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  • Multi-modules projects: Usually developpers work concurrently on more then one project at a time. In fact, a project is usually splitted into several sub-projects for architectural reasons. Multi-modules projects avoid you the pain to have to rebuild each sub-project individually after every little modifications you make.
  • Web projects: The most common type of modules people work with in a JEE project is a web module. Traditionally, a web application is composed of static and dynamic web pages, Java source code, specific configuration files, client-side scripts and of some resources (images, css).
  • EJB 1&2 projects: Even if the EJB specifications 1.x and 2.x were the sources of much controversy, a lot of JEE projects are still using them heavily. As you will see in this lesson, Maven can help you greatly to deal with some of the inherent complexities of EJB modules.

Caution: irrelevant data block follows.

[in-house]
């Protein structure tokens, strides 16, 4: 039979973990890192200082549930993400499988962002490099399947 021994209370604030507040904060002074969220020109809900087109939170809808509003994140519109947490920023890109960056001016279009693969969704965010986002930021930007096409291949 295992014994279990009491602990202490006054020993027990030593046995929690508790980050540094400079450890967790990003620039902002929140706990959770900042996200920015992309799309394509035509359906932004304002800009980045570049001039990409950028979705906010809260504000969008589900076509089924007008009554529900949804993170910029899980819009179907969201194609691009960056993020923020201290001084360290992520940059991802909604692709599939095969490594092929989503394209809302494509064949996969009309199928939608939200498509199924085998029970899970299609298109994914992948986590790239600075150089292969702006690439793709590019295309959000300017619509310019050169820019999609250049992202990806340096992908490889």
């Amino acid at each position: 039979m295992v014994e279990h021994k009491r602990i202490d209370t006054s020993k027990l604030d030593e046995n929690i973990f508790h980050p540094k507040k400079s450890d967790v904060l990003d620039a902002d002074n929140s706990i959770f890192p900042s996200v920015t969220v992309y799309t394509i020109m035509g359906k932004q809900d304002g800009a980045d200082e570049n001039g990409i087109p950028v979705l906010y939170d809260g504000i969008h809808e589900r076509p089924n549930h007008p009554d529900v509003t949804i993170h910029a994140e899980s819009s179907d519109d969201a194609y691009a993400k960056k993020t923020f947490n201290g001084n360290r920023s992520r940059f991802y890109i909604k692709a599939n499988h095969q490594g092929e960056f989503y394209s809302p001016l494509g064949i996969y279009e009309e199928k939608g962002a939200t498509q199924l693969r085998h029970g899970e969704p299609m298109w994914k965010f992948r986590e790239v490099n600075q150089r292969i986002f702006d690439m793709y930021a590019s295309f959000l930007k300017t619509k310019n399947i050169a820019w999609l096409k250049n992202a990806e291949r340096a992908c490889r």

• EJB 3 projects: EJB3 specification promises to bring much needed simplicity and lightness to the EJB world. Even if the final specification has still not been released, Maven supports PAR modules projects.
  • Packaging everything together: Now that you have produced all the required modules, you still have to package them together in a valid JEE archive. This can be achieved by creating an EAR module project.
  • Deploying your application: [Introducing cargo and specific containers plugins would fit very well here]